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Kenneth Harvey over at the Washington Post recently wrote about the FHA reform bill that is stalling in the US senate. Here is an excerpt:

Thousands of Americans may be losing their homes to foreclosure or facing hefty mortgage-payment resets, but the Senate appears to be in no rush to help.

The House has passed several major housing-relief measures in recent weeks, but the Senate hasn’t passed even one. On the eve of its two-week Thanksgiving recess, the House approved by a bipartisan vote the most sweeping reforms of the national mortgage system in more than two decades. Meanwhile, the Senate stalled legislation that would strengthen the Federal Housing Administration’s mortgage programs, a key resource for homeowners who need to refinance out of adjustable-rate loans into more affordable fixed-rate ones.

The FHA reform bill passed the House in September and had been approved by the Senate Banking Committee by a 20-1 vote. But it was blocked from floor action by a small group of Republicans who are unsympathetic to federal involvement in the mortgage market, even if it’s designed to assist subprime borrowers.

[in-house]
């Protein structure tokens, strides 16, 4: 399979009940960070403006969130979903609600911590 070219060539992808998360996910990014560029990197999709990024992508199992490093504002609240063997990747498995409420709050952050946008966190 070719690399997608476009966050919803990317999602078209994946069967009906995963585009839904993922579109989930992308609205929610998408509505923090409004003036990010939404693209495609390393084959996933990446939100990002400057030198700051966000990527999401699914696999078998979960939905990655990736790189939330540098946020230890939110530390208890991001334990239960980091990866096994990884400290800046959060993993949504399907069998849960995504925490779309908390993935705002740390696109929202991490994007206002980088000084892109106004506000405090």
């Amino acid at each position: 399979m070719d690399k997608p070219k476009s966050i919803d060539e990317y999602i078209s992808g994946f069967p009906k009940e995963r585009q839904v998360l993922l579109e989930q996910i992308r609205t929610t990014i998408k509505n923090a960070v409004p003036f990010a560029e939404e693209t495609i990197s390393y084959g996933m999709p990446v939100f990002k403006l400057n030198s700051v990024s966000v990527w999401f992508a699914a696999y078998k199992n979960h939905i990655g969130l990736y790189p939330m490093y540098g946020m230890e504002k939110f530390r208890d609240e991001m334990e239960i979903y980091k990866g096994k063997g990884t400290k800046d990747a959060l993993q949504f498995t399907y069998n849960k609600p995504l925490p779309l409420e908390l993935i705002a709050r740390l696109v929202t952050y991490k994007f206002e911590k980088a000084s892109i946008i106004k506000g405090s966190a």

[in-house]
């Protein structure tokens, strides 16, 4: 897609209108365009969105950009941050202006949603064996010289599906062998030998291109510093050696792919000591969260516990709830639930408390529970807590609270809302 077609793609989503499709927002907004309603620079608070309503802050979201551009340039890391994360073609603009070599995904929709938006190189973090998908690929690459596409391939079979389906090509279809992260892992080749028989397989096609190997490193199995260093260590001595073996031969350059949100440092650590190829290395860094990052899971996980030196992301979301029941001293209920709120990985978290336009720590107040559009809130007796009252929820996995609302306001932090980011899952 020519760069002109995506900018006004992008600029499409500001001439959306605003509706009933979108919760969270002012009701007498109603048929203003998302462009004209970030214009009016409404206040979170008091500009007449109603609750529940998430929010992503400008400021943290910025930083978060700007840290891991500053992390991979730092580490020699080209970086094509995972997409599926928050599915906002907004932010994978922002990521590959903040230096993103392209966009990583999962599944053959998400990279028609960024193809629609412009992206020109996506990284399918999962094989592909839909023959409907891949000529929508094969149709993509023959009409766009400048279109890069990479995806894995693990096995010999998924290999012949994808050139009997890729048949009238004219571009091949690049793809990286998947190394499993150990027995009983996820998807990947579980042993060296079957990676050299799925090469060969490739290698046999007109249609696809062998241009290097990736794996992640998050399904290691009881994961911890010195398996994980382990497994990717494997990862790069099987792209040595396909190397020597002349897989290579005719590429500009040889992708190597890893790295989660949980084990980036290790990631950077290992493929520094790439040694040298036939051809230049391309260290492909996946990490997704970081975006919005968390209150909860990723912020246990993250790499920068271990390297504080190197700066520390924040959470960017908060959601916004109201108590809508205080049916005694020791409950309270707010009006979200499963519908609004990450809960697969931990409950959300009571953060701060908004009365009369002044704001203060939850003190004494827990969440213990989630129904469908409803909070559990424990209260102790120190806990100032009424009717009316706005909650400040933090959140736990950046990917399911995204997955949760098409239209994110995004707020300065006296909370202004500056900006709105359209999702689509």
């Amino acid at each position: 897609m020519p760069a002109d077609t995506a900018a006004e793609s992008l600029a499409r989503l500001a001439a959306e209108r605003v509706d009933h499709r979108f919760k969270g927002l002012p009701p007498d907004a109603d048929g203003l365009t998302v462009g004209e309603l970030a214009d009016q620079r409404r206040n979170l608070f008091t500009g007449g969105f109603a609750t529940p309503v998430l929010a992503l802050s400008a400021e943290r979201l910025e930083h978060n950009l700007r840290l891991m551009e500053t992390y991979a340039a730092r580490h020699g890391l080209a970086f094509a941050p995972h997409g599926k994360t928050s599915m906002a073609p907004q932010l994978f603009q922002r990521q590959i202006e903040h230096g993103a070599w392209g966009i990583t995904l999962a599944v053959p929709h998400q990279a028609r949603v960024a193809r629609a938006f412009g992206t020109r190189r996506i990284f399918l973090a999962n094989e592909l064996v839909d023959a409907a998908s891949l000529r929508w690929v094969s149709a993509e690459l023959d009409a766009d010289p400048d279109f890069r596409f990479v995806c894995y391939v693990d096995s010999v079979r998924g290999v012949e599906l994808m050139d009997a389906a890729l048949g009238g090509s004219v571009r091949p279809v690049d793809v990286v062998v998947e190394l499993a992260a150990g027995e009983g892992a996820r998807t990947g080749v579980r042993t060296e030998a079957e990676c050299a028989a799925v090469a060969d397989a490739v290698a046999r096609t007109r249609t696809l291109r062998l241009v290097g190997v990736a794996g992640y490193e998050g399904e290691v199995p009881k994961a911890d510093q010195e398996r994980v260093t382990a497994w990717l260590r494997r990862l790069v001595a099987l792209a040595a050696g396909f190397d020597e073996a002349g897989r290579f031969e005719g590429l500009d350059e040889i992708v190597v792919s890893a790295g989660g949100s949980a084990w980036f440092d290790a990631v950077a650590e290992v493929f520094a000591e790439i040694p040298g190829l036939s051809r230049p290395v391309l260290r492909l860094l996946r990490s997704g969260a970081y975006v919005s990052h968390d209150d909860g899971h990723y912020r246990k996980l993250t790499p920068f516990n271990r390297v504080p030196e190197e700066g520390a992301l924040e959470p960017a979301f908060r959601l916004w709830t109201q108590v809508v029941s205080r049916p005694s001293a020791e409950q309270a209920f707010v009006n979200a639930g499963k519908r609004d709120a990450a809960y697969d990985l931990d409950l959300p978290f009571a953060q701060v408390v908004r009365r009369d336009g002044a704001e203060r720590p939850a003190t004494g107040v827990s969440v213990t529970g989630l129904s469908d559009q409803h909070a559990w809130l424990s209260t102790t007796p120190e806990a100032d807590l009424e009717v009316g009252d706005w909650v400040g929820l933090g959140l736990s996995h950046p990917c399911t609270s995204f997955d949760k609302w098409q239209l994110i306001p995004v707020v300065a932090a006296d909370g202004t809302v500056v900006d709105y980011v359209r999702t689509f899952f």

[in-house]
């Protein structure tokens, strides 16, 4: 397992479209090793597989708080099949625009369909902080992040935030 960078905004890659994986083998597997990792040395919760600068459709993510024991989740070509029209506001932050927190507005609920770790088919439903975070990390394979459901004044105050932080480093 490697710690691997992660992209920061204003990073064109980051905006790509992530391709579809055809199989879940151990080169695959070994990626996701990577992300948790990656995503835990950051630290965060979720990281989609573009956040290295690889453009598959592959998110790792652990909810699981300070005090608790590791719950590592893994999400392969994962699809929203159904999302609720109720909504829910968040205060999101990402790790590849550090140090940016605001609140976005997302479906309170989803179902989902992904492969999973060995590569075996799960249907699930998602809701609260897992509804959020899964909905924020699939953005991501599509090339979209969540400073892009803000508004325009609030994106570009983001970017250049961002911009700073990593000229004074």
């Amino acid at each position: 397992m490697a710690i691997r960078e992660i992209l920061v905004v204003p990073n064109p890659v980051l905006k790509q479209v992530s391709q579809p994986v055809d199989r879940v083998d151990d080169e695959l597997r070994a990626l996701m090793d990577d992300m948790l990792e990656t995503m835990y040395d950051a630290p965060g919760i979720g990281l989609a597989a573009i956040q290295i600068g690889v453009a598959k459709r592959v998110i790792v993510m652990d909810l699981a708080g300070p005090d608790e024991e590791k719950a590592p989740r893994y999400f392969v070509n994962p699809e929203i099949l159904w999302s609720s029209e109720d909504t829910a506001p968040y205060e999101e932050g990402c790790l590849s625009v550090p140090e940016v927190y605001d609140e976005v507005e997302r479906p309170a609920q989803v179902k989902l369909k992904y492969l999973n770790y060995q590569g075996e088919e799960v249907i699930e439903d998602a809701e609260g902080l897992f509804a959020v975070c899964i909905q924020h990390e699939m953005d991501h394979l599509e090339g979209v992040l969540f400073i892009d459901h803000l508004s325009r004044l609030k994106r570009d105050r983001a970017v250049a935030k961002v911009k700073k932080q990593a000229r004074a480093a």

The FHA bill is particularly important for high-cost housing markets — California and parts of the East Coast in particular — because it raises the maximum mortgage amounts the agency can insure. It also would cut minimum down payments and allow the FHA to charge lower premiums to applicants with better credit histories and higher premiums to borrowers with less-favorable credit.

The bill was blocked from a floor vote on Nov. 15 by Sens. Tom Coburn (R-Okla.) and Jim DeMint (R-S.C.) after a hold by Elizabeth Dole (R-N.C.). Dole objects to the FHA’s plan to begin pricing mortgages based on credit risk starting in January, whether the reform bill is approved or not. Dole is an ally of the private mortgage insurance industry, which would have to compete with a revived FHA in the low-down-payment segment of the mortgage market.

Read the whole article here.

Comments (0) Posted by G.R.A. Admin on Saturday, November 24th, 2007


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